Lips - This will be done just like the eye layer. The only difference is that you will not adjust the lightness. From camera her lips seemed like they needed a little life to them. So as before I add a hue/saturation layer and choose the reds. For this particular photo I dragged the red saturation up about 25% and tweaked the hue to give her lips a richer redder color. Too add this only to the lips, and as stated earlier, add the inverted layer mask, paint in lips and adjust opacity accordingly.

Photo Filter - The haunting cold will cannot be escaped. I was very pleased with the warmth that Morgan's face was giving but there was still some cold blue on the wall just behind her. To fix that, I added a photo filter adjustment layer. Picked the warming filter at 25% and created the inverted layer mask. I then painted some warmth to that wall. In hindsight, I probably should have increased that intensity for the overall image warmth. This is a filter that I don't usually use but it came in handy for this shot. I don't remember what my in camera white balance was set to that day, but boy was it way off. Obvious lesson learned to pay attention to details. Saves you the headache in the end.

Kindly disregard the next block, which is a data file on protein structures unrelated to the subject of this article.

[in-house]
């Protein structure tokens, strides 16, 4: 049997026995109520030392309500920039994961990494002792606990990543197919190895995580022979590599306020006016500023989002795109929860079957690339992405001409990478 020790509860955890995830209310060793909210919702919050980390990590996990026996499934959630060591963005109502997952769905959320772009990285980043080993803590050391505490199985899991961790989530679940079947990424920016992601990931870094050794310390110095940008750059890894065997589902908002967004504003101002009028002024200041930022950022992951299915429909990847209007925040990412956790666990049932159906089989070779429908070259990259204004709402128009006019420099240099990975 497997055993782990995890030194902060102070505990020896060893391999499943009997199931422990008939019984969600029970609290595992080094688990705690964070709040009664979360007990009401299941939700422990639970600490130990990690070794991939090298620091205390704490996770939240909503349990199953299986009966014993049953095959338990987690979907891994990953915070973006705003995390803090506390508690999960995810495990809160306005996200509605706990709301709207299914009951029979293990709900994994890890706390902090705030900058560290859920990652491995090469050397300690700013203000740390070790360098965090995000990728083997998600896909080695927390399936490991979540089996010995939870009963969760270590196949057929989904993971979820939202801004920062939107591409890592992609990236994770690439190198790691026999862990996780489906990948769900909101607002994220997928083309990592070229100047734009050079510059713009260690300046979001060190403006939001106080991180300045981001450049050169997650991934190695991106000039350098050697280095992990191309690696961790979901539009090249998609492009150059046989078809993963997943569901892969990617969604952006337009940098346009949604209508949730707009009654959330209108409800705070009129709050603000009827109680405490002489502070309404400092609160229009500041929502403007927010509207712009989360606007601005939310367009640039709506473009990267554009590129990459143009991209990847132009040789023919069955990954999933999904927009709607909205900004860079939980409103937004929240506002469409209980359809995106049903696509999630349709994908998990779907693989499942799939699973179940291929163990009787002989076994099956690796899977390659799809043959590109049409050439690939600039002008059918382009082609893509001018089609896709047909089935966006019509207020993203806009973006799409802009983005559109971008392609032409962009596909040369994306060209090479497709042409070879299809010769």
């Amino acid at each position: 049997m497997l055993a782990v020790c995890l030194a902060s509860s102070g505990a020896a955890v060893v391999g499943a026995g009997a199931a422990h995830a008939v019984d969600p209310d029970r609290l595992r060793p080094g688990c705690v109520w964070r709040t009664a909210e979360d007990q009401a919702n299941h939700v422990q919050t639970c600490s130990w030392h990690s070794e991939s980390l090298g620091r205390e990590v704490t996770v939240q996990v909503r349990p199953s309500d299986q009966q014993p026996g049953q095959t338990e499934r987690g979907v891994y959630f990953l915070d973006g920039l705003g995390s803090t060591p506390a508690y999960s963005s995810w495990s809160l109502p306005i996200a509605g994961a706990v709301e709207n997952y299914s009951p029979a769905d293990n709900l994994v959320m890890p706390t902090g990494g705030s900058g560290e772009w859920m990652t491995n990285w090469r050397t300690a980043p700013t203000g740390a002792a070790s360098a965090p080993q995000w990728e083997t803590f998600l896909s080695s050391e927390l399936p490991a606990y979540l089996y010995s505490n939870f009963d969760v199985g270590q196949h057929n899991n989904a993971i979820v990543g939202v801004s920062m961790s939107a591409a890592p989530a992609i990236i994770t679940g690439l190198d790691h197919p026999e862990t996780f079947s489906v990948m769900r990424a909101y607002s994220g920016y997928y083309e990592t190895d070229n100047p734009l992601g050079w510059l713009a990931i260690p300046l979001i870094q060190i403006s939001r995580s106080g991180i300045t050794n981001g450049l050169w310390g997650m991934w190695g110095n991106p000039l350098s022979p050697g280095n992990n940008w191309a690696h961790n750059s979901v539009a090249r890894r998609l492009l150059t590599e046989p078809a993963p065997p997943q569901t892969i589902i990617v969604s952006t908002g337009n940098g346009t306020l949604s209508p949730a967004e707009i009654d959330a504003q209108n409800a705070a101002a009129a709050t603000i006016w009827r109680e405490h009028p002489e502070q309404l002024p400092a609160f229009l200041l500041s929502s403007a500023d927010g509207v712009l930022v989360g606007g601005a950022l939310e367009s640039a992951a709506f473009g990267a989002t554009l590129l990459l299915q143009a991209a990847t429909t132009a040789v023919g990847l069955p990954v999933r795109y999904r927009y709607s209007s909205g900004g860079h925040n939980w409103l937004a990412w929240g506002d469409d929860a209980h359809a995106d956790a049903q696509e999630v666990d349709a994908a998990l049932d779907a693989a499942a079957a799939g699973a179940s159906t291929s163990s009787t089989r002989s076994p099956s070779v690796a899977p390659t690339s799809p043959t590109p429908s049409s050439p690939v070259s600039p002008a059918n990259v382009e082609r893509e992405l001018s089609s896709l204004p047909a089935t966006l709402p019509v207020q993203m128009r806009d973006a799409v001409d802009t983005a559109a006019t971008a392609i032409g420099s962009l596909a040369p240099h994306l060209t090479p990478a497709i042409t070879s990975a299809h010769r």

Now that the photo is looking generally pleasing in a technical sense, I flatten all of the layers and add some sharpening. There are many different ways to sharpen an image but I prefer to use high pass filter technique discussed here.

Simple shot yet complex edit. I didn't mind though. Having a shot that needed this detailed editing helps you learn all many different ways that you can retouch a photo.

Have a great weekend and hope to have you back next time. Until then, keep that gear close by, opportunities happen when least expected.